When used in moderation, salt remains a cornerstone of good cooking. "It's one of the most important ingredients in cooking as it helps the food's natural flavors come forth," says Abbie Gellman, RD, chef and owner of Culinary Nutrition Cuisine in New York City.
Unfortunately, our love affair with salt has gone way overboard. On average, Americans consume 3,440 milligrams of sodium daily, according to the USDA's 2015-2020 Dietary Guidelines for Americans. Yet, it's recommended that people limit their intake to less than 2,300 milligrams per day.
Surprisingly, the problem isn't with the salt shaker. Over 70 percent of the sodium consumed daily comes from packaged and prepared foods, says the U.S. Food and Drug Administration (FDA). That's not a license to go wild and use a super heavy hand at the table, but it does mean that the most meaningful way to reduce your intake is to read the labels on packaged foods and make smart choices accordingly.
For instance, there are several foods that make up the bulk of sodium consumption, like bread, cold cuts, soups, snack foods, chicken and cheese, the FDA states. Eating fewer of these or choosing low-sodium varieties — a regulated term means a serving of said food has 5 percent or less of the daily value for sodium) — will help you cut back.
Don't forget other seasonings, too. Herbs and spices also ramp up flavor, so you can use less salt, says Gellman. Leaning on acids, like vinegar and citrus juice, in marinades and on veggies can brighten up a dish sans sodium, too, she says.
What's more, simply making more food at home can help reduce your salt intake. And that's where a little salt knowledge comes in handy. There are many different types of salt, which differ in size, flavor, texture and color. Knowing which to use when can boost your chances of culinary success. "Grain size is the most important factor when choosing what salt to use, including kosher, coarse and fine sea salts," says Erica Williams, senior manager of consumer insights, consumer affairs and engagement at Morton Salt.
Here's what you need to know about five popular salt varieties and when to use a sprinkle of each.
Table salt is exactly what its name implies: It's the standard salt in your table shaker. Some table salt contains the element iodine; if yours does, it will be indicated on the label as "iodized salt."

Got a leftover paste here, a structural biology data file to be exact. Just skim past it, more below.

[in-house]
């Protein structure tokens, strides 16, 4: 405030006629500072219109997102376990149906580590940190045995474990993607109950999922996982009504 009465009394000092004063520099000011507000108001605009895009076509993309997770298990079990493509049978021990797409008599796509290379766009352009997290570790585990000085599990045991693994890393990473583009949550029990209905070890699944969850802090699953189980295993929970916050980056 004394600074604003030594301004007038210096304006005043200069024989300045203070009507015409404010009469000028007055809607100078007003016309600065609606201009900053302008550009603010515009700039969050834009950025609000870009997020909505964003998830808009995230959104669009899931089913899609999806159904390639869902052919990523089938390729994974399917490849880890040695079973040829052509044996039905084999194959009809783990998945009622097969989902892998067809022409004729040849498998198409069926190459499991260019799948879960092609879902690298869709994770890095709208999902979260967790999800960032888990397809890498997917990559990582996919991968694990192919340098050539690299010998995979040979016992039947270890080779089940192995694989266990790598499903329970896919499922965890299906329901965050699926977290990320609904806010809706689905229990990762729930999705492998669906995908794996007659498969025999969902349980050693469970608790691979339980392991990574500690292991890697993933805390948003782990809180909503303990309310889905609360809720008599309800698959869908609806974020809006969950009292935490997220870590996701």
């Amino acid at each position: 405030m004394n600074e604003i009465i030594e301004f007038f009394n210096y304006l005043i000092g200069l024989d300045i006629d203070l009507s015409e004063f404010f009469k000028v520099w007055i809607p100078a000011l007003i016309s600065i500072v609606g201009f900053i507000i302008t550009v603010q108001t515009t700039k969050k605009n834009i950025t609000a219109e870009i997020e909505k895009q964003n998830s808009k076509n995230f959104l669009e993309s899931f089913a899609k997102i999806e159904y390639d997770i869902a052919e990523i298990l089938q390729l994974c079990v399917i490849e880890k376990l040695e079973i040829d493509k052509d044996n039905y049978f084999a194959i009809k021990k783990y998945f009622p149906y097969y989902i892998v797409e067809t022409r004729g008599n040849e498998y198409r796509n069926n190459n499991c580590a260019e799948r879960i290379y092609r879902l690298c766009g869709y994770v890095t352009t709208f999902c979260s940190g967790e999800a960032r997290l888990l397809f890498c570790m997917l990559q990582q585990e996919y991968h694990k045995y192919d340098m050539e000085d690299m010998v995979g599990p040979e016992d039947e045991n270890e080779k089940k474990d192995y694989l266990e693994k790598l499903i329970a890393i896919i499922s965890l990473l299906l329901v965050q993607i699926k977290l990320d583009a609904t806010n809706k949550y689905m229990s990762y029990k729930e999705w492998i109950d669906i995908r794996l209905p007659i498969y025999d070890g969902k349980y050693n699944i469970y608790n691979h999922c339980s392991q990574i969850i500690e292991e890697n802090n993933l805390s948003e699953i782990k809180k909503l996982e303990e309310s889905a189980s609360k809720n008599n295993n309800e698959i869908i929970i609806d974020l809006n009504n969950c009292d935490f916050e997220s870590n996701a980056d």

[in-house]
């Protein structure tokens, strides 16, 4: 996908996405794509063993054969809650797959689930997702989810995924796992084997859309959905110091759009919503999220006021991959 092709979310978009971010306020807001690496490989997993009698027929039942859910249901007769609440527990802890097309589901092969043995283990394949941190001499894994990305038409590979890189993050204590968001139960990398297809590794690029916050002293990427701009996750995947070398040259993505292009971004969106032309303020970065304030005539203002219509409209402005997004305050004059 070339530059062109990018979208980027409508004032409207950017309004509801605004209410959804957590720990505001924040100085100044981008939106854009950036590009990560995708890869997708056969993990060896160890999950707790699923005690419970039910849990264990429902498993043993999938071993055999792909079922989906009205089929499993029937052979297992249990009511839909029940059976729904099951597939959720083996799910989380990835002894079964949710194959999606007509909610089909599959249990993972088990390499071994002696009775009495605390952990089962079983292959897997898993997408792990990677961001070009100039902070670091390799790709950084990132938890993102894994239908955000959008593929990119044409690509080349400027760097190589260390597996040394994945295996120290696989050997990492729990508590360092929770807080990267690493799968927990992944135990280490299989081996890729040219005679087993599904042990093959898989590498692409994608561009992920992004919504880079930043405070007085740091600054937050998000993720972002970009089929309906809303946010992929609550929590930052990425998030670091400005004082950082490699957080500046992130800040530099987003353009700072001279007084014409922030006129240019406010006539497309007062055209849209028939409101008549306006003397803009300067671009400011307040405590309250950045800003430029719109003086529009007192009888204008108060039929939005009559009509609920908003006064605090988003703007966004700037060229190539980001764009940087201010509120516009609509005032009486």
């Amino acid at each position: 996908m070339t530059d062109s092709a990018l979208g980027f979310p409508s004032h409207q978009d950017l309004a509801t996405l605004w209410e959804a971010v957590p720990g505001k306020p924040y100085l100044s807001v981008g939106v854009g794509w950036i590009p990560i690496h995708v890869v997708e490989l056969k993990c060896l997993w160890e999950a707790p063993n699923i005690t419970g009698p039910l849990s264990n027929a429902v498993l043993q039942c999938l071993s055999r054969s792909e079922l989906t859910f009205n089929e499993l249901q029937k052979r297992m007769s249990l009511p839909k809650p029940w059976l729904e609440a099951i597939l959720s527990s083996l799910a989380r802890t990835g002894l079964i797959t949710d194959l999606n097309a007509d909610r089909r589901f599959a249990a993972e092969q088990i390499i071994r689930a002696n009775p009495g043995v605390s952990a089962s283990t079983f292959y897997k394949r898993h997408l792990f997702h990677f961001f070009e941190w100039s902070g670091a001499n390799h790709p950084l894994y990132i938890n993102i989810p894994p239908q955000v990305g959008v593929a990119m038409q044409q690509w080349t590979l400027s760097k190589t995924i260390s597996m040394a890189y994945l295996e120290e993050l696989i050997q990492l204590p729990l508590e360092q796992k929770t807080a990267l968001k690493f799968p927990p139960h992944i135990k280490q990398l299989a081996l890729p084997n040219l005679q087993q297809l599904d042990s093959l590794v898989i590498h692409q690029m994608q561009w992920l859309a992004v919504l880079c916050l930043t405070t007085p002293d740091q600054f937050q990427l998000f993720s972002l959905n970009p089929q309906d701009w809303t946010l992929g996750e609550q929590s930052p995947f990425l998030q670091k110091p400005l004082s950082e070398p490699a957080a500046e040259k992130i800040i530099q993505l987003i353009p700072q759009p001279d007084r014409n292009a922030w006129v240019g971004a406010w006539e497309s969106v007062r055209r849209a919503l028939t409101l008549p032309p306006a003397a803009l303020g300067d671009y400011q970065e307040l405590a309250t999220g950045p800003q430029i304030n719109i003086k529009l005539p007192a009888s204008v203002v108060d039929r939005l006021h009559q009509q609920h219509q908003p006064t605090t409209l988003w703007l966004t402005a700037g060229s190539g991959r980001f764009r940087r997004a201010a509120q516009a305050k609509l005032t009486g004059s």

Sodium content: 582.5 milligrams per quarter teaspoon
How to use it: Table salt contains crystals of uniform size — which makes it perfect for times when measurements matter (in baking, for instance). However, unless you have an iodine deficiency and need more of it in your diet, Gellman prefers other types of salt, like sea salt and kosher, for daily use.
"Kosher salt has flat, coarse flakes that you can easily pinch for full control when seasoning a dish," says Williams. Kosher salt is sold in different grind sizes, generally coarse and medium. These qualities affect how much salt will fit into a standard teaspoon; and the crystal density, which is generally lower than that of regular granulated salt, makes its mineral content lower. Gellman calls this type the preferred salt for chefs. You'll often see a bowl of kosher salt by a stove for easy seasoning throughout the cooking process.
Sodium content: 480 milligrams per quarter teaspoon
How to use it: Consider this your home-cooking go-to. "The shape of the flakes ensures they stick to ingredients — whether you're prepping, seasoning, brining or grilling — to consistently bring out the flavor in all your dishes," says Williams.
Sea salt is about what it sounds like: "It's salt that's made from evaporated seawater," says Gellman. As a result, it may also contain trace nutrients, like potassium, iron and zinc, she says.
Sodium content: 560 milligrams per quarter teaspoon
How to use it: Specialty salts can be pricier, and you want to make it count when you use them. That means really highlighting the salt and its crunch on top of veggie and meat dishes. However, it also comes in handy for cooking and baking, says Williams. "Fine sea salt dissolves quickly and evenly, so it's ideal for baked goods, marinades, soups and sauces," she says.
Pink Himalayan Salt
"Himalayan salt is harvested in Pakistan," says Gellman, who notes that it gets its pink hue from iron oxide. Like sea salt, Himalayan salt offers trace minerals, including calcium, iron, potassium and magnesium, she says.
Sodium content: 420 milligrams per quarter teaspoon
How to use it: Gellman recommends using it to finish dishes (sprinkle on top after cooking) or in fresh foods, like in salads. This is also a great place to incorporate salt into caramel or chocolate-based desserts. Salt will amp up the sweet flavor, allowing you to use less sugar in the recipe, she says.
Coarse sea salt is the coarsest compared to sea salt and kosher salt, says Williams. "It delivers a burst of flavor and bite of crunch," she says.
Sodium content: 580 milligrams per quarter teaspoon
How to use it: Sprinkle coarse salt atop finished dishes, like green veggies, roasted potatoes and even desserts, says Williams. Think homemade almond butter cups with a tiny sprinkle of salt. Because the salt dissolves slowly, she also recommends using it in a rub for meat before tossing it on the grill.
- U.S. Department of Agriculture: "2015-2020 Dietary Guidelines for Americans"
- U.S. Food and Drug Administration: "Use the Nutrition Facts Label to Reduce Your Intake of Sodium in Your Diet."
- USDA Agriculture Research Service FoodData Central: "Salt, Table"
- Morton Salt: "Morton Coarse Kosher Salt Nutritional Facts"
- Morton Salt: "Morton Fine Sea Salt Nutritional Facts"
- Morton Salt: "Morton Coarse Sea Salt Nutritional Facts"
- USDA Agriculture Research Service FoodData Central: "Pink Himalayan Salt"